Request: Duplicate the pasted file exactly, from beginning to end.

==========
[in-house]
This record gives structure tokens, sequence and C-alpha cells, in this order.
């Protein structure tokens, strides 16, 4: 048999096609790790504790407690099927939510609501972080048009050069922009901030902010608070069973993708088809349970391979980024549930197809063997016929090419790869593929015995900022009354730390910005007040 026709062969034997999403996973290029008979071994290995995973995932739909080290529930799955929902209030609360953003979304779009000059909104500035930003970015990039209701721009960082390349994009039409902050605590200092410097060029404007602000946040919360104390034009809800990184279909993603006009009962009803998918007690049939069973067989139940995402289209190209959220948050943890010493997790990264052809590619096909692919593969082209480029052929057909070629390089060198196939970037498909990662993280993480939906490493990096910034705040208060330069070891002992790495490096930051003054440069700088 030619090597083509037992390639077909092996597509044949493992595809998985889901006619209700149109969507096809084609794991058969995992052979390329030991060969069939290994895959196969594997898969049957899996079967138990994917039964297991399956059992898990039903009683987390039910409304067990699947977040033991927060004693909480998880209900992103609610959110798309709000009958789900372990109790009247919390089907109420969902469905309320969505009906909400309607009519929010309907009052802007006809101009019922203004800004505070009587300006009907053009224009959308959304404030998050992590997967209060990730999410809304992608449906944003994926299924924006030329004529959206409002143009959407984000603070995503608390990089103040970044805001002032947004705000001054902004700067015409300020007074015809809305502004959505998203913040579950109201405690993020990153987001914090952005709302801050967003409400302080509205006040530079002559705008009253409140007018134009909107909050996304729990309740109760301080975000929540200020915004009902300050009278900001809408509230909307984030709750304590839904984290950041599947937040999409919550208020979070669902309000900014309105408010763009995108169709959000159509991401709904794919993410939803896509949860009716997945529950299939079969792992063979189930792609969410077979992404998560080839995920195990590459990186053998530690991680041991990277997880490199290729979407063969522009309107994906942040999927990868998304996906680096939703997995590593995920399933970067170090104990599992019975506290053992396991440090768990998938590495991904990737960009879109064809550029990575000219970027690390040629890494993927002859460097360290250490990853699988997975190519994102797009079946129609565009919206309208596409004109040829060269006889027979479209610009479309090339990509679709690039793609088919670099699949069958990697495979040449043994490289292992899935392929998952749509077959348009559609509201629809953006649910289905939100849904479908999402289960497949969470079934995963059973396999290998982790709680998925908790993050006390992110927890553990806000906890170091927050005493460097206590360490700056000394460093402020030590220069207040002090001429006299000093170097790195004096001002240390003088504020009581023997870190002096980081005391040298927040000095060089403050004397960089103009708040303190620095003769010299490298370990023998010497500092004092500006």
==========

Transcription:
[in-house]
This record gives structure tokens, sequence and C-alpha cells, in this order.
């Protein structure tokens, strides 16, 4: 048999096609790790504790407690099927939510609501972080048009050069922009901030902010608070069973993708088809349970391979980024549930197809063997016929090419790869593929015995900022009354730390910005007040 026709062969034997999403996973290029008979071994290995995973995932739909080290529930799955929902209030609360953003979304779009000059909104500035930003970015990039209701721009960082390349994009039409902050605590200092410097060029404007602000946040919360104390034009809800990184279909993603006009009962009803998918007690049939069973067989139940995402289209190209959220948050943890010493997790990264052809590619096909692919593969082209480029052929057909070629390089060198196939970037498909990662993280993480939906490493990096910034705040208060330069070891002992790495490096930051003054440069700088 030619090597083509037992390639077909092996597509044949493992595809998985889901006619209700149109969507096809084609794991058969995992052979390329030991060969069939290994895959196969594997898969049957899996079967138990994917039964297991399956059992898990039903009683987390039910409304067990699947977040033991927060004693909480998880209900992103609610959110798309709000009958789900372990109790009247919390089907109420969902469905309320969505009906909400309607009519929010309907009052802007006809101009019922203004800004505070009587300006009907053009224009959308959304404030998050992590997967209060990730999410809304992608449906944003994926299924924006030329004529959206409002143009959407984000603070995503608390990089103040970044805001002032947004705000001054902004700067015409300020007074015809809305502004959505998203913040579950109201405690993020990153987001914090952005709302801050967003409400302080509205006040530079002559705008009253409140007018134009909107909050996304729990309740109760301080975000929540200020915004009902300050009278900001809408509230909307984030709750304590839904984290950041599947937040999409919550208020979070669902309000900014309105408010763009995108169709959000159509991401709904794919993410939803896509949860009716997945529950299939079969792992063979189930792609969410077979992404998560080839995920195990590459990186053998530690991680041991990277997880490199290729979407063969522009309107994906942040999927990868998304996906680096939703997995590593995920399933970067170090104990599992019975506290053992396991440090768990998938590495991904990737960009879109064809550029990575000219970027690390040629890494993927002859460097360290250490990853699988997975190519994102797009079946129609565009919206309208596409004109040829060269006889027979479209610009479309090339990509679709690039793609088919670099699949069958990697495979040449043994490289292992899935392929998952749509077959348009559609509201629809953006649910289905939100849904479908999402289960497949969470079934995963059973396999290998982790709680998925908790993050006390992110927890553990806000906890170091927050005493460097206590360490700056000394460093402020030590220069207040002090001429006299000093170097790195004096001002240390003088504020009581023997870190002096980081005391040298927040000095060089403050004397960089103009708040303190620095003769010299490298370990023998010497500092004092500006």